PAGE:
Corky Carroll

San Clemente thrived during California's quiet years

I'm continuing with my series of stories about hot locals who were important to the surfing culture in one Orange County city or another during a certain time.

This is about surfers who most people probably never heard of yet excelled and were a part of the growth of our sport.

Today I wanna talk about the surf scene in San Clemente during the mid 1970's. That was a weird time for surfing here in Southern California. After the World Championships held in San Diego in 1972 almost the entire list of top professional surfers in California bailed out of the competition scene completely.

The entire focus of the "world" surfing picture switched from here to Australia and Hawaii exclusively. California went "underground." This is not to say that there was no surfing going on. There was more surfing going on than ever really, and much of it very good.

San Clemente has always been home for many great surfers. Being close to so many excellent surf spots at the south end of Orange County has made it a breeding ground for more than its share of talent. Dino Andino, Matt Archibald, the Beshan brothers, the Fletcher brothers, my older son Clint, to name a few.

The period that I am going to talk about today was just a little before those guys' time.

The "scene" in town was more or less divided into the actual surfing locations and the pier. The pier was the "surf social" spot. Everybody went down there to hang out, interact with the local cast of female talent, etc., etc. It was more or less the mating zone, so to speak.

But occasionally the surf would get almost good there too. Everybody surfed there a little but for the most part it was more of a social hang out.

I was one of the dudes who left the competitive surf world at the end of 1972. I spent three years in Idaho after that, skiing and playing music. When I came back to my home in Capistrano Beach in the spring of 1975 there was a whole new crop of extremely good young surfers dominating the line up at my favorite spot, Cotton's Point.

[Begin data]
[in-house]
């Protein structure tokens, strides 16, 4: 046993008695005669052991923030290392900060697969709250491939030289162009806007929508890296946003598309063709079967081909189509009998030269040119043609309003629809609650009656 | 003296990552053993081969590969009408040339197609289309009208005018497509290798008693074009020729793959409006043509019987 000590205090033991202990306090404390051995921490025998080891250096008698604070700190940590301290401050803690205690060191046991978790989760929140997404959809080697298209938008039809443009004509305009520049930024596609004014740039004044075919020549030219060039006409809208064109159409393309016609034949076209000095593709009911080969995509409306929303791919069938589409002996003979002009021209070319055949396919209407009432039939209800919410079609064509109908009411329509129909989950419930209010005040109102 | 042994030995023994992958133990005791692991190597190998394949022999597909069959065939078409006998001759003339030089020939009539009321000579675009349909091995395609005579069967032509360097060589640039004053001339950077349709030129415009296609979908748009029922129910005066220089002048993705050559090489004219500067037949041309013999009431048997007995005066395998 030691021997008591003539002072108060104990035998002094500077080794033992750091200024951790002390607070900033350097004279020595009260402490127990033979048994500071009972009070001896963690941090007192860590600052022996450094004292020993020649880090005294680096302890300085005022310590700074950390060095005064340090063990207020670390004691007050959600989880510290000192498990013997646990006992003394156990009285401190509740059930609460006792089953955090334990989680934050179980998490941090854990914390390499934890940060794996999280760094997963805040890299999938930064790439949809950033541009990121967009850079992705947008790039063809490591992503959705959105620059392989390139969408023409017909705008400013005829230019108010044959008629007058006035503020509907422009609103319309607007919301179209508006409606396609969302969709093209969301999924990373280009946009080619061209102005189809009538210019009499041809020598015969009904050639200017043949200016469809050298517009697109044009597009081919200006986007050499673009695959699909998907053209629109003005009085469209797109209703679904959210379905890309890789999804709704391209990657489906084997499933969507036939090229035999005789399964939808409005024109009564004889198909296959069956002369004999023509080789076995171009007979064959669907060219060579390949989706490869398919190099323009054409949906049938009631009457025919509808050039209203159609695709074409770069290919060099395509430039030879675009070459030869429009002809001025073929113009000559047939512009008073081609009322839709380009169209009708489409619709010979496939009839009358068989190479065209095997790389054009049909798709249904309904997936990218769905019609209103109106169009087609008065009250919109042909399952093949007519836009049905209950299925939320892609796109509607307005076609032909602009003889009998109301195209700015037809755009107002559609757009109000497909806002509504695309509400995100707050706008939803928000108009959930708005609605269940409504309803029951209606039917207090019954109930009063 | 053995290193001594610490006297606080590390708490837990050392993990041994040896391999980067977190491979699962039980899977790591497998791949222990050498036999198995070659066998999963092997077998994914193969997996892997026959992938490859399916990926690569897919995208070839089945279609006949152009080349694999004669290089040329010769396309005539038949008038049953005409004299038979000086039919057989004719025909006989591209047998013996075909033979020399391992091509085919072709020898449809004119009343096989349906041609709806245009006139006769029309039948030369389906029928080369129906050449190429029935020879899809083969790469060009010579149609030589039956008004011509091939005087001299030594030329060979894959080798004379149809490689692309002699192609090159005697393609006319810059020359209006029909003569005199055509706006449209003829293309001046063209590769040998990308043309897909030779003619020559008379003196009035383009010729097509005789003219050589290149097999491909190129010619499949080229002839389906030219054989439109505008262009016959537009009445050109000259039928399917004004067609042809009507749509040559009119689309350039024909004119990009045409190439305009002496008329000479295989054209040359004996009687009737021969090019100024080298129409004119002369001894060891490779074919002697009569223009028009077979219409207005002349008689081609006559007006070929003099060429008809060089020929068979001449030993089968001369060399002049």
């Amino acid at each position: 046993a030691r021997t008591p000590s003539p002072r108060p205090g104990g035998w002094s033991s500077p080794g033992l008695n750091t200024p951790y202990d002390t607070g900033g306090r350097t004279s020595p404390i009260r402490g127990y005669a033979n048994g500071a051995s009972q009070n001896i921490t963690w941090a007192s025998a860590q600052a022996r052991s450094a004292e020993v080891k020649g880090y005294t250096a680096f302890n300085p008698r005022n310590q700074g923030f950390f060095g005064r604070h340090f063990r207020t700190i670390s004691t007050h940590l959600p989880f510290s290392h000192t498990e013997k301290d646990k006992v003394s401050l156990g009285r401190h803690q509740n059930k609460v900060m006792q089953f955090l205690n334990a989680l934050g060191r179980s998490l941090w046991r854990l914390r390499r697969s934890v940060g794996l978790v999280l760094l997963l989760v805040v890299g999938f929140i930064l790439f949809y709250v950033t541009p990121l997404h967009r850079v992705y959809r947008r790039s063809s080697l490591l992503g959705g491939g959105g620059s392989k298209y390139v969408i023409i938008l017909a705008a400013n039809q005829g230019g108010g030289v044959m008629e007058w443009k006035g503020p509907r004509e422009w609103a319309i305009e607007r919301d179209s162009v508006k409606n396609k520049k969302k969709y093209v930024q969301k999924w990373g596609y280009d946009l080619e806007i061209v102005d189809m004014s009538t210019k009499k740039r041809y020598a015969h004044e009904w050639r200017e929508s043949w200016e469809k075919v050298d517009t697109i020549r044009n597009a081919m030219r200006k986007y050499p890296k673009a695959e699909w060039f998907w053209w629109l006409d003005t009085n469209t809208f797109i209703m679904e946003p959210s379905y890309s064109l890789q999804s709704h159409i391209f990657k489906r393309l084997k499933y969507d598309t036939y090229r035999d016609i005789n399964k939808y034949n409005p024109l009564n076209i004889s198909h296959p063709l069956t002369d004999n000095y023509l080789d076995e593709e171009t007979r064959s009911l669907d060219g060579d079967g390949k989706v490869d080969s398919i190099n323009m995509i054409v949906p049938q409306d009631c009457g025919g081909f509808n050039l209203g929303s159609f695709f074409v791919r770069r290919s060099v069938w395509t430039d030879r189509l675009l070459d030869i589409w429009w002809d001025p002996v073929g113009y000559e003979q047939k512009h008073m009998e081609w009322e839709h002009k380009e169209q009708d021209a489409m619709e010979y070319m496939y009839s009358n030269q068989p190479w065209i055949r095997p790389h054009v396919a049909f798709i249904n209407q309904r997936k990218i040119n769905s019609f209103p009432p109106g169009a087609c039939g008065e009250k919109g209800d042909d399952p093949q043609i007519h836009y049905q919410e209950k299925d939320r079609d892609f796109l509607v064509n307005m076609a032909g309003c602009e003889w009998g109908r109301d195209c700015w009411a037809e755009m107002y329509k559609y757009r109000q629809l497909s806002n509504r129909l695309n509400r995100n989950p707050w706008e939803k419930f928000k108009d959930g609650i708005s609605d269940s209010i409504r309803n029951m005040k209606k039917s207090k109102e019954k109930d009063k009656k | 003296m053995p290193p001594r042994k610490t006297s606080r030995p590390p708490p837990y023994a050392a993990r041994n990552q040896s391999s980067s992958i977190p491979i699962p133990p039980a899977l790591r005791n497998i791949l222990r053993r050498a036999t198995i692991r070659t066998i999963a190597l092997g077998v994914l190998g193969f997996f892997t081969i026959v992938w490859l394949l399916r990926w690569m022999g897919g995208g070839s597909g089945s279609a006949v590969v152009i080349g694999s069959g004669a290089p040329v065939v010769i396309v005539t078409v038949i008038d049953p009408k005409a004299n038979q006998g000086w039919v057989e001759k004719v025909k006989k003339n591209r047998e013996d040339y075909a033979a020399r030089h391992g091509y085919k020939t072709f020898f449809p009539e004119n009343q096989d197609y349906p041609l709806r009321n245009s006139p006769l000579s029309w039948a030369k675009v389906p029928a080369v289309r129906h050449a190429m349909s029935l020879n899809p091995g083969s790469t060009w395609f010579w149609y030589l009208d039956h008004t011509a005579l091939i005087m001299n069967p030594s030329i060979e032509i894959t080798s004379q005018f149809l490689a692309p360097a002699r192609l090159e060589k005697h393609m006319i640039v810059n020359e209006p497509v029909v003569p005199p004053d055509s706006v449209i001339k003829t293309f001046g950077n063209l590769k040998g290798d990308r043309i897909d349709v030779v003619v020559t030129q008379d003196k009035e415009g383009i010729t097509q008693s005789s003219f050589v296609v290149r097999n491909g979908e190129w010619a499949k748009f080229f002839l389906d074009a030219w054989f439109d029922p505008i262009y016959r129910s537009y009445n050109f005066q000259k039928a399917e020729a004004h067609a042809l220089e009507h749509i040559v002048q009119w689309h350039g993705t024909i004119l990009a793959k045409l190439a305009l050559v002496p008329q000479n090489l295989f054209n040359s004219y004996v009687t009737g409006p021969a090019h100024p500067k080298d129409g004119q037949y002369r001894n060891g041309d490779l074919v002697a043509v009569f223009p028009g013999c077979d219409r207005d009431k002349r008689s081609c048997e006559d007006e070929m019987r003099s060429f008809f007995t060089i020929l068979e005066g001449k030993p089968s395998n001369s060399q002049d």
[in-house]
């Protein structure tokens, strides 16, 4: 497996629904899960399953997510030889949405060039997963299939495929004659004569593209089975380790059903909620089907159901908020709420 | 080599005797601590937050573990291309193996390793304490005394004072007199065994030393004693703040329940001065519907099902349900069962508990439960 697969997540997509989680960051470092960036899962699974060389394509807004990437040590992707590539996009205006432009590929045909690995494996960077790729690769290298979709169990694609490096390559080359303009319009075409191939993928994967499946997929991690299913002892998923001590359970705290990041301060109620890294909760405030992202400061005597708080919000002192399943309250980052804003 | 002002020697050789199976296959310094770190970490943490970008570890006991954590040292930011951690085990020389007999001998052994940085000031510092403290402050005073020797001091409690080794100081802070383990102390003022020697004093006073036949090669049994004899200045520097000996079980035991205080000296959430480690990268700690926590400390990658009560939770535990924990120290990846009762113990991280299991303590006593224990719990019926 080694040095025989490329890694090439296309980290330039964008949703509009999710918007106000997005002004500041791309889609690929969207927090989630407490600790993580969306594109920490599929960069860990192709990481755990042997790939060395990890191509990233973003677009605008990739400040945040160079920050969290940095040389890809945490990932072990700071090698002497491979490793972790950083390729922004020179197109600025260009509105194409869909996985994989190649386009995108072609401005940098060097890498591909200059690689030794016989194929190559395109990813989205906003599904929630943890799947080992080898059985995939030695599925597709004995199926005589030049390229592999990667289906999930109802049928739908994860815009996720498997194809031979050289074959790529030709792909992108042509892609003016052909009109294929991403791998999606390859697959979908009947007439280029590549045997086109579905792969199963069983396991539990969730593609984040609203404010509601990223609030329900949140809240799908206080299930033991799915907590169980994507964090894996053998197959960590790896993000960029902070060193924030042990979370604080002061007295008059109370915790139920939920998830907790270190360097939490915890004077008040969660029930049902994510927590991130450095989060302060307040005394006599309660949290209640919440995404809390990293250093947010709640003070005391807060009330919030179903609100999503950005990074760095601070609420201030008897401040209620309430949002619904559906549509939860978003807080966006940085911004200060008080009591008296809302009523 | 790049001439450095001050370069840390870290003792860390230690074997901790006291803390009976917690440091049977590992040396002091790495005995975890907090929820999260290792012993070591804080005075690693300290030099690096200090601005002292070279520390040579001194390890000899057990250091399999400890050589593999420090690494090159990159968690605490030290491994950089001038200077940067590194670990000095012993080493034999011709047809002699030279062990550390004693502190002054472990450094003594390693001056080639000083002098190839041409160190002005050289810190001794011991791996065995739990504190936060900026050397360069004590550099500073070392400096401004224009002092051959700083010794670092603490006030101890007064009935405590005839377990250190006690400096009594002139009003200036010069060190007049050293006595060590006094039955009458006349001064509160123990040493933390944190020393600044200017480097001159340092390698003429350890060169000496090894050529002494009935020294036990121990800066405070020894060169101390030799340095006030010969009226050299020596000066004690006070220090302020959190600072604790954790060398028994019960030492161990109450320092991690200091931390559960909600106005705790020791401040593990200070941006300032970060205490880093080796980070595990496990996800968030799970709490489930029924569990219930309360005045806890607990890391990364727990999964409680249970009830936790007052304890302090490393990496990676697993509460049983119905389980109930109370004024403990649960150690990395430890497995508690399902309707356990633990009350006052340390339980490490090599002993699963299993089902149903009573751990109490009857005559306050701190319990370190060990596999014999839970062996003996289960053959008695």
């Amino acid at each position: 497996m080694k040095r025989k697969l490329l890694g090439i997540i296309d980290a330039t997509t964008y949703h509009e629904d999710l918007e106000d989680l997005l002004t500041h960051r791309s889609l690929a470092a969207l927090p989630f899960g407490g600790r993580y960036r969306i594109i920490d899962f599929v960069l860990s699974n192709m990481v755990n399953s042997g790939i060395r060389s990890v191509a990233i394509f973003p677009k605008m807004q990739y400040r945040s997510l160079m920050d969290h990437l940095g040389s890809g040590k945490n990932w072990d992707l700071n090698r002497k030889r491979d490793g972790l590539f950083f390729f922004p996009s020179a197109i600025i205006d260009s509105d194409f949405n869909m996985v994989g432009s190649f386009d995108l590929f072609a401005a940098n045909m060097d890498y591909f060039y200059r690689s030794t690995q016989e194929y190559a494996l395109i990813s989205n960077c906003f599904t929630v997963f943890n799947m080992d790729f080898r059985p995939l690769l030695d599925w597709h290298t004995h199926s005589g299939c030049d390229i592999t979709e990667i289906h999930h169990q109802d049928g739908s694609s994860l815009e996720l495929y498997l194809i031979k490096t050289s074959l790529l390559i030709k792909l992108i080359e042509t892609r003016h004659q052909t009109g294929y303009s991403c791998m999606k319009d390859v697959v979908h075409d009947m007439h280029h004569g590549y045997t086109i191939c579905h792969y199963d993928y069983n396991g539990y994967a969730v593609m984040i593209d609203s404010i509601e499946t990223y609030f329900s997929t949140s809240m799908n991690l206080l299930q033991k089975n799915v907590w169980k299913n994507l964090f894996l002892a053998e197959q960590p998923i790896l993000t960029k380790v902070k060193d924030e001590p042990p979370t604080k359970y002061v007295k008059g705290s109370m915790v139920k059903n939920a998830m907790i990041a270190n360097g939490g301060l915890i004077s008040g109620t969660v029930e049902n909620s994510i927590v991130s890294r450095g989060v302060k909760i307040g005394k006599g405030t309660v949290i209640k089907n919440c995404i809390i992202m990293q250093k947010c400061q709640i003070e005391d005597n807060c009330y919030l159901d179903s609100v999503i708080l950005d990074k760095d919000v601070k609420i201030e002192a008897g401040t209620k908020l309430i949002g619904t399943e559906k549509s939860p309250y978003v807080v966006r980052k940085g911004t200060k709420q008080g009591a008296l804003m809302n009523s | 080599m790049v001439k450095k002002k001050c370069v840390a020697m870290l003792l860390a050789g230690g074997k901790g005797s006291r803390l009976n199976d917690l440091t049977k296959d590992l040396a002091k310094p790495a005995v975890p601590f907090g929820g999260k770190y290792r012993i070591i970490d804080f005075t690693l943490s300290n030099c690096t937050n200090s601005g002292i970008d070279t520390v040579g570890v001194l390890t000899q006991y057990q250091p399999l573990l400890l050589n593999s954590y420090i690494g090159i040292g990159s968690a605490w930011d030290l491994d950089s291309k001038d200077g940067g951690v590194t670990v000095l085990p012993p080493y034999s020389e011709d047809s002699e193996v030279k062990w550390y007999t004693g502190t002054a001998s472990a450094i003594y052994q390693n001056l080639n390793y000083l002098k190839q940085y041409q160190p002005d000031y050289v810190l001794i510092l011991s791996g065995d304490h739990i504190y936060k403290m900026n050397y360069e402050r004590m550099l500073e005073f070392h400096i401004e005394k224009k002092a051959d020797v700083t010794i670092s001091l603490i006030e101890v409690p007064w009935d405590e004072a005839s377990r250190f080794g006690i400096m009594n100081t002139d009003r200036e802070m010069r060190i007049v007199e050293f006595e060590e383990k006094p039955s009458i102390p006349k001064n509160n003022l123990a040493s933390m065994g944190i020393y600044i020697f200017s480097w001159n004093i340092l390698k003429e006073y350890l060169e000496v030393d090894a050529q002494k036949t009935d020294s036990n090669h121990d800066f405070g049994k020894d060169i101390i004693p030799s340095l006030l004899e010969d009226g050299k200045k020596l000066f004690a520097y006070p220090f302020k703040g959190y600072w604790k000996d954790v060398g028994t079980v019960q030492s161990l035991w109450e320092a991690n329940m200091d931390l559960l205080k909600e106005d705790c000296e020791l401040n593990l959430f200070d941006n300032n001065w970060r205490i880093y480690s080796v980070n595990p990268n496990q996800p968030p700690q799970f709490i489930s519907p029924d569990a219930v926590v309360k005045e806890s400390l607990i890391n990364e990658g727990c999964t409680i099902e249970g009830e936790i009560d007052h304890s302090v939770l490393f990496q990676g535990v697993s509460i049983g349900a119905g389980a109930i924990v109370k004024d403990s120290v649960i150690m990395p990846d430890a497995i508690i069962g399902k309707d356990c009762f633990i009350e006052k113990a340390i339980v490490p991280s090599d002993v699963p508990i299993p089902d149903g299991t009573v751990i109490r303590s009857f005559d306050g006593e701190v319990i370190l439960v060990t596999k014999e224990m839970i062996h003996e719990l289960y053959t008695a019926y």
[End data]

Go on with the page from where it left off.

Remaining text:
At the top of the list was a kid named Tommy Castleton who looked like he could be a world class pro if he kept going. He was a good-looking guy and very likeable. I could see this guy going a long way in the sport. His brother Dale was very good too.

There were also Eric and Mike Hopps who were from the San Onofre Hopps family. Both of these guys could flat out surf. Eric might have been one of the best unknown surfers ever to come out of the O.C. Then there was surfer/shaper Max McDonald who could do both very well. Max and I shared many a great day at Cotton's before it was very crowded.

Then there was Yale Espoy and the Peterson brothers. One of the brothers went by the nickname "Pudder." Pudder was a great kid and I liked him a lot. He also could really surf. Yale was a totally cool dude who moved into Cypress Shores. His parents bought Jim Arness's (Gunsmoke on TV) house after he had his knee surgery and couldn't surf much anymore.

Yale's parents opened a restaurant in town called the "City Yard Bar and Grill." We all worked there. Yale learned how to cook and was an assistant chef, I was a waiter and entertainment manager, and I think Pudder was a busboy. Mike Hopps was a waiter, too I think. It was the local all-star surf lineup crew - a great formula for disaster.

My favorite memory of that job involved Yale and this very cranky chef we had. This guy had been a Navy chef and in his eyes the social pecking order of life on our planet was first God, then chefs, then Elvis, then the President. At the bottom were waiters and anybody else who worked in a restaurant.

This dude's pride and joy was his cheesecake. He made us try and charge $15 for a little piece. That was a lot in 1975. One morning he came to work and the beautiful cheesecake that he had made the night before had an old smelly tennis shoe in the middle of it. He went postal and was out to behead the person who did it.

But he had to figure out who it was. It could have been anybody, we all hated the dude. It later came out that it was Yale.

I was so proud of him for that. I wish I had done it.